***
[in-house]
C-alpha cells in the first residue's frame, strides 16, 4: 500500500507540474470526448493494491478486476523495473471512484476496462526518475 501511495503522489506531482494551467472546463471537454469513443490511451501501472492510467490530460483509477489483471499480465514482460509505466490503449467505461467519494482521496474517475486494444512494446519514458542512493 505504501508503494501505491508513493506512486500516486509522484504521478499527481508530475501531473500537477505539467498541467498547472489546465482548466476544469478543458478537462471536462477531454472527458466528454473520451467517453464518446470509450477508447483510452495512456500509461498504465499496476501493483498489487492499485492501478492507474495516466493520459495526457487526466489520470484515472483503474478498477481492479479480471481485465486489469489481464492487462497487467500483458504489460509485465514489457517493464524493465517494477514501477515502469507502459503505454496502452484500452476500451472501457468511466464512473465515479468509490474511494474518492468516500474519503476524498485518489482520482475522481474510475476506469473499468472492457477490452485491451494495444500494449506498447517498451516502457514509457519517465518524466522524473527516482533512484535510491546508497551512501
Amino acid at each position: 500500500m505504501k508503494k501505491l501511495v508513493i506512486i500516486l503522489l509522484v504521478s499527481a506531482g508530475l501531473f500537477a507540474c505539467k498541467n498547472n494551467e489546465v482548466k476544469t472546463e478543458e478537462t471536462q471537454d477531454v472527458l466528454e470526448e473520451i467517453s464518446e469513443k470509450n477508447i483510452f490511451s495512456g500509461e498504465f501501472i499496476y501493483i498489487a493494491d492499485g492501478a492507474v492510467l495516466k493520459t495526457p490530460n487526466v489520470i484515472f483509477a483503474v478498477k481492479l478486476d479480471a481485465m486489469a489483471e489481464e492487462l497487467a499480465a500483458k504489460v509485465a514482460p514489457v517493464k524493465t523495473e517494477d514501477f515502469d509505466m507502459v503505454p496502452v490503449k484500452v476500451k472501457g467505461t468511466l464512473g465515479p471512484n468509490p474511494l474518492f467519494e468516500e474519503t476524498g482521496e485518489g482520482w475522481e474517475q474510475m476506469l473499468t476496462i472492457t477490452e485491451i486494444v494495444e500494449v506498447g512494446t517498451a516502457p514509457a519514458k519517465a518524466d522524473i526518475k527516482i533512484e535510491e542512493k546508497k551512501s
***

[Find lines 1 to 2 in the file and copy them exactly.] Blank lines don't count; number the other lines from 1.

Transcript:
[in-house]
C-alpha cells in the first residue's frame, strides 16, 4: 500500500507540474470526448493494491478486476523495473471512484476496462526518475 501511495503522489506531482494551467472546463471537454469513443490511451501501472492510467490530460483509477489483471499480465514482460509505466490503449467505461467519494482521496474517475486494444512494446519514458542512493 505504501508503494501505491508513493506512486500516486509522484504521478499527481508530475501531473500537477505539467498541467498547472489546465482548466476544469478543458478537462471536462477531454472527458466528454473520451467517453464518446470509450477508447483510452495512456500509461498504465499496476501493483498489487492499485492501478492507474495516466493520459495526457487526466489520470484515472483503474478498477481492479479480471481485465486489469489481464492487462497487467500483458504489460509485465514489457517493464524493465517494477514501477515502469507502459503505454496502452484500452476500451472501457468511466464512473465515479468509490474511494474518492468516500474519503476524498485518489482520482475522481474510475476506469473499468472492457477490452485491451494495444500494449506498447517498451516502457514509457519517465518524466522524473527516482533512484535510491546508497551512501